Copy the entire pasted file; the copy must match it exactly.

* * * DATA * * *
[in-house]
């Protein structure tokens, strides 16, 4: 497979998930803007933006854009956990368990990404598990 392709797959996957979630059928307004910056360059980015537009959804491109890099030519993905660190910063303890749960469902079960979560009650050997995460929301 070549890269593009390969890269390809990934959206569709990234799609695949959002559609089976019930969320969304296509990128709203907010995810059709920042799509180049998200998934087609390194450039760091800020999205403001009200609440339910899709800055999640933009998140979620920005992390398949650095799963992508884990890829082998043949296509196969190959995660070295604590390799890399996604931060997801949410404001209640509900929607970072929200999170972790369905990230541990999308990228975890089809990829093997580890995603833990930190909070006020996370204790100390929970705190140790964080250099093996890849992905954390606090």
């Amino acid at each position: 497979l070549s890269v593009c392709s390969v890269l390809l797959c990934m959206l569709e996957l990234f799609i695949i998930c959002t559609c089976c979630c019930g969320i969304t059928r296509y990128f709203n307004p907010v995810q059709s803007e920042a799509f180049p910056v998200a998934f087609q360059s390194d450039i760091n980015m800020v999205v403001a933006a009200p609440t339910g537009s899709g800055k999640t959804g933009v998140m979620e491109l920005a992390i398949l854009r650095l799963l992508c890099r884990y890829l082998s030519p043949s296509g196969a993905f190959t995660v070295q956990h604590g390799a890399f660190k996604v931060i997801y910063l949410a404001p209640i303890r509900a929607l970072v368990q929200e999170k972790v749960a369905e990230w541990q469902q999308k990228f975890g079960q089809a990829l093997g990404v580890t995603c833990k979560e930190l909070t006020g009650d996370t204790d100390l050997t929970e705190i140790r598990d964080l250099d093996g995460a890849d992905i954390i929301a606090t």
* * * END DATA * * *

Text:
[in-house]
């Protein structure tokens, strides 16, 4: 497979998930803007933006854009956990368990990404598990 392709797959996957979630059928307004910056360059980015537009959804491109890099030519993905660190910063303890749960469902079960979560009650050997995460929301 070549890269593009390969890269390809990934959206569709990234799609695949959002559609089976019930969320969304296509990128709203907010995810059709920042799509180049998200998934087609390194450039760091800020999205403001009200609440339910899709800055999640933009998140979620920005992390398949650095799963992508884990890829082998043949296509196969190959995660070295604590390799890399996604931060997801949410404001209640509900929607970072929200999170972790369905990230541990999308990228975890089809990829093997580890995603833990930190909070006020996370204790100390929970705190140790964080250099093996890849992905954390606090």
């Amino acid at each position: 497979l070549s890269v593009c392709s390969v890269l390809l797959c990934m959206l569709e996957l990234f799609i695949i998930c959002t559609c089976c979630c019930g969320i969304t059928r296509y990128f709203n307004p907010v995810q059709s803007e920042a799509f180049p910056v998200a998934f087609q360059s390194d450039i760091n980015m800020v999205v403001a933006a009200p609440t339910g537009s899709g800055k999640t959804g933009v998140m979620e491109l920005a992390i398949l854009r650095l799963l992508c890099r884990y890829l082998s030519p043949s296509g196969a993905f190959t995660v070295q956990h604590g390799a890399f660190k996604v931060i997801y910063l949410a404001p209640i303890r509900a929607l970072v368990q929200e999170k972790v749960a369905e990230w541990q469902q999308k990228f975890g079960q089809a990829l093997g990404v580890t995603c833990k979560e930190l909070t006020g009650d996370t204790d100390l050997t929970e705190i140790r598990d964080l250099d093996g995460a890849d992905i954390i929301a606090t």